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Arable

A GUIDE TO SPRING WEED CONTROL

Promising start for weed control but no room for complacency Weed control in cereals from preemergence chemistry is so far, so good.

Last year provided one of the kinder autumns in recent seasons which most farmers took advantage of to put grass weed control programmes in a strong position at the start of 2017. The main feature of the autumn was the protracted period of dry and settled weather throughout October that allowed delayed wheat drilling on any land with grass weed problems – particularly black-grass. Data from the Met Office shows that quantity of rain and days of rainfall were both lower than the average by a significant amount so farmers who held their nerve were rewarded with good drilling conditions until the end of the month. Leicestershire farmer Ben Stroud is one who decided to delay even longer than planned on problematic land to get rid of more black-grass. “I had initially planned to drill on the 15th of October but following a thorough inspection of the farm, I decided to delay longer because I didn’t think the main flush of black-grass was out of the way,” he says. Drilling started on the 20th of October with the most problematic land only being drilled in the final week of October. “Delaying further was the right decision – I kept an eye on germination in a block of land that will get spring barley and it seemed that the main flush of black-grass was around the 15th–20th of October.” All crops received a pre-em of Liberator (flufenacet + diflufenican) at 0.6-litres/ha, with some also getting 4-litres/ha of prosulfocarb at the same timing. This was followed up with a peri-emergence application of Crystal (flufenacet + pendimethalin) just as the tramlines became visible on land with a history of stubborn black-grass.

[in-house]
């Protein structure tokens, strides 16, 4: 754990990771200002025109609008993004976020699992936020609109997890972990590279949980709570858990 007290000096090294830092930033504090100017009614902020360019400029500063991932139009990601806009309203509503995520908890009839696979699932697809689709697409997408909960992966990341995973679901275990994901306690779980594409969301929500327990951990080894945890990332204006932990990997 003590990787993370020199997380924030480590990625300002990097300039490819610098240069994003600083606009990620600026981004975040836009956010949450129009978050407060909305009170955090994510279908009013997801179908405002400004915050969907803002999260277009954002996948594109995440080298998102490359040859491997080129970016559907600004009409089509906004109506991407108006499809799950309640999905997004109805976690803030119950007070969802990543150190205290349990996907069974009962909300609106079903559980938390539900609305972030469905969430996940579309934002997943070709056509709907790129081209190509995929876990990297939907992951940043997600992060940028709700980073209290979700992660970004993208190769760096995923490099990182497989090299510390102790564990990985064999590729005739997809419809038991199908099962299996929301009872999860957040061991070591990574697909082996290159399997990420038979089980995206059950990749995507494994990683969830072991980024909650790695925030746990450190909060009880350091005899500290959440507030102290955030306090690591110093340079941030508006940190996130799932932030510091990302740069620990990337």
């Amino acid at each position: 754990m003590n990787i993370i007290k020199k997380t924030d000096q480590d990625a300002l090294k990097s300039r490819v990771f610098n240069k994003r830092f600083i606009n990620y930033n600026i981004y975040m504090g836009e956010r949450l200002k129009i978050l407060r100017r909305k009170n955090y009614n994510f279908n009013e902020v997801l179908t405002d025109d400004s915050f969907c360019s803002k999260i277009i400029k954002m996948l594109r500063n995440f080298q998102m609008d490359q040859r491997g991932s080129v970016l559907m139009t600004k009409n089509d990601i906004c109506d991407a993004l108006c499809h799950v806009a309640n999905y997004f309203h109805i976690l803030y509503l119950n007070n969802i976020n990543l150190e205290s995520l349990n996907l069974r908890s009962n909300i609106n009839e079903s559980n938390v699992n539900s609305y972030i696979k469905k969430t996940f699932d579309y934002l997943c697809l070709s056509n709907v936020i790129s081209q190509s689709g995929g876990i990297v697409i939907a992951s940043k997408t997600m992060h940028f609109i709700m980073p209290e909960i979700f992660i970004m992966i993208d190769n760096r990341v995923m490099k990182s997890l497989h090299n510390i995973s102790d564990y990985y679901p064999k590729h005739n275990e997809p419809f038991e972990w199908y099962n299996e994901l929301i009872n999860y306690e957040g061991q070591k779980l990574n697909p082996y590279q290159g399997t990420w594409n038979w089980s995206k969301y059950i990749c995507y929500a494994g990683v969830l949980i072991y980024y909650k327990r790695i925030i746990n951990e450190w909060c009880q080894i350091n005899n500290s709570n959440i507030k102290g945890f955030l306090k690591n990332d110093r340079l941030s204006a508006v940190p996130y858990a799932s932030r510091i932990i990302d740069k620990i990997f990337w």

“Generally speaking, I’m very pleased with the cultivation and herbicide programme so far but spring black-grass emergence can make things problematic.” Mr Stroud expects to use a contact herbicide such as Hamlet (mesosulfuron + iodosulfuron + diflufenican) or Atlantis (mesosulfuron + iodosulfuron) on the worst areas, and in specific spots such as headlands, but the bulk of his effort has been focused on autumn residual applications and prioritising fields rather than a blanket programme across the whole farm.